Cool Weather Gardening
By Joy Derksen, Master Gardener 2007
Gardening chores? Of course! This is Florida where we garden all year round. Cooler weather frees us from some insect pests and makes gardening less sweaty.
There is still time to get your vegetable garden up and running for cold weather. Buy transplants or seeds from local vendors to be sure of getting varieties that do well in our area. Choose a sunny location for beets, broccoli, Brussels sprouts, cabbage, carrots, collards, celery, peas, eggplant, lettuces, peppers, radish, spinach, tomatoes and turnips. Herbs that do well in the winter include parsley, fennel, dill, and basil.
This is also the time to plant flowers that are cold tolerant and colorful. Pansies, nasturtium, snapdragons, alyssum and petunias are some northern summer favorites that can only be grown now in Manatee County. Geraniums do especially well this time of year, as do impatiens, torenia and phlox. Don’t forget mums for their burst of front porch color. You can try and replant your mums after blooming – cut them back, wait and see if they thrive through our summer heat and hurricanes.
Lawn care becomes easier now. Most lawns need mowing only once every two weeks. Once very cold weather sets in, lawns do not need fertilizer. If your lawn is being invaded by cool season weeds, you have time to apply a broadleaf weed selective week killer (Atrazine) before temperatures become too cool for good results. Remember to spot treat only where there are weeds. St. Augustine lawns, in particular, are stressed by the application of Atrazine.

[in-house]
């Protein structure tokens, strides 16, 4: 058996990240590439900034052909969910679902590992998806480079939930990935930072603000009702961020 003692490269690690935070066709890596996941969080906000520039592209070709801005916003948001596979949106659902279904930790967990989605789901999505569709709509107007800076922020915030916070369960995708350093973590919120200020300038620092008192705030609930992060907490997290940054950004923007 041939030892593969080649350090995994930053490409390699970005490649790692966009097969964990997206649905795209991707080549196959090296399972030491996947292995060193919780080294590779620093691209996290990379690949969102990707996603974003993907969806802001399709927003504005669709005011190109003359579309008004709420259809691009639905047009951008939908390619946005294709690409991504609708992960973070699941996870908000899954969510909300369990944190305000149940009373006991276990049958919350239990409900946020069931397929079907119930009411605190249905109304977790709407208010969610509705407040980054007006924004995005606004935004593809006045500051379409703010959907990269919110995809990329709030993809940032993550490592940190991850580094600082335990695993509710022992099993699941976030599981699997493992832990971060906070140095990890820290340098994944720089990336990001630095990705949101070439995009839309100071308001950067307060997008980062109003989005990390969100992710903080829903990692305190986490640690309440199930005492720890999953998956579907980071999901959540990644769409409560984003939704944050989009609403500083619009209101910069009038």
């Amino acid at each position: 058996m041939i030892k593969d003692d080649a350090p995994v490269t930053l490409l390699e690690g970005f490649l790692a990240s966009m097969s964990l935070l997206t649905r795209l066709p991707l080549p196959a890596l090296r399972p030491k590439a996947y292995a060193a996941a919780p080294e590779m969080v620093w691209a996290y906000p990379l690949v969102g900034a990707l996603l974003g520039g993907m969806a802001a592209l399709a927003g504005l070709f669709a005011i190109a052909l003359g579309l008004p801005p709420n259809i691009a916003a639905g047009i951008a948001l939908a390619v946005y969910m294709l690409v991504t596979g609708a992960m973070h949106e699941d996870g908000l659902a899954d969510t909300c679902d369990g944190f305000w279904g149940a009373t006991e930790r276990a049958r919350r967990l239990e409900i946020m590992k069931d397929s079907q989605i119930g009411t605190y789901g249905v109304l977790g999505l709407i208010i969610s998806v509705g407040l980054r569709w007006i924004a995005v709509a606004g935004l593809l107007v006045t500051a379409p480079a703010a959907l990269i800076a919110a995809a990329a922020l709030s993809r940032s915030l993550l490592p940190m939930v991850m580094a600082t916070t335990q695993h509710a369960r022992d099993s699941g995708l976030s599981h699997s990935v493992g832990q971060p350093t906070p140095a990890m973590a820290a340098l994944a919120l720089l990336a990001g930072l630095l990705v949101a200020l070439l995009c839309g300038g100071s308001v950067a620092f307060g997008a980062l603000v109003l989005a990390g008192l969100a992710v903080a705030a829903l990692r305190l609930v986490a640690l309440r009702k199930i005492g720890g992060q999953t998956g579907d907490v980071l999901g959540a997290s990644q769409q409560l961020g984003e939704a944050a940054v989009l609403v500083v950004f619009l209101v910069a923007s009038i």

Stop pruning tropicals and semitropicals. The tender new growth that results can be killed by cold weather. Broken or dead branches, however, can be pruned at any time. Deciduous trees should be pruned now while they are dormant. Citrus plants are starting to produce. The fruit is sweeter when allowed to stay on the tree until night temperatures dip below 55 degrees. If you are not impressed with the quality of your fruit, remember to fertilize more regularly next year with a special citrus fertilizer. Call the Master Gardeners for a schedule or go online for publication https://edis.ifas.ufl.edu/hs132
You should be prepared for cold weather before it arrives. When you know a frost is heading for the area, water your plants thoroughly. Often cold weather comes with strong winds that can cause the most damage by drying out the plants. Get ready to take container plants inside or under the protection of a porch roof or garage. Physically protect other tender plants in the landscape by covering with newspaper or cloth. Keep some bricks on hand to anchor the covering in strong winds. Use stakes or make a frame around trees or shrubs that aids in keeping the protection on during windy nights. Do not attempt to irrigate during the freeze. This is a very tricky way to save crops that requires constant water flow, constant supervision and constant temperature monitoring, and is not suitable for homeowners.
For gardening with annuals in Florida visit:
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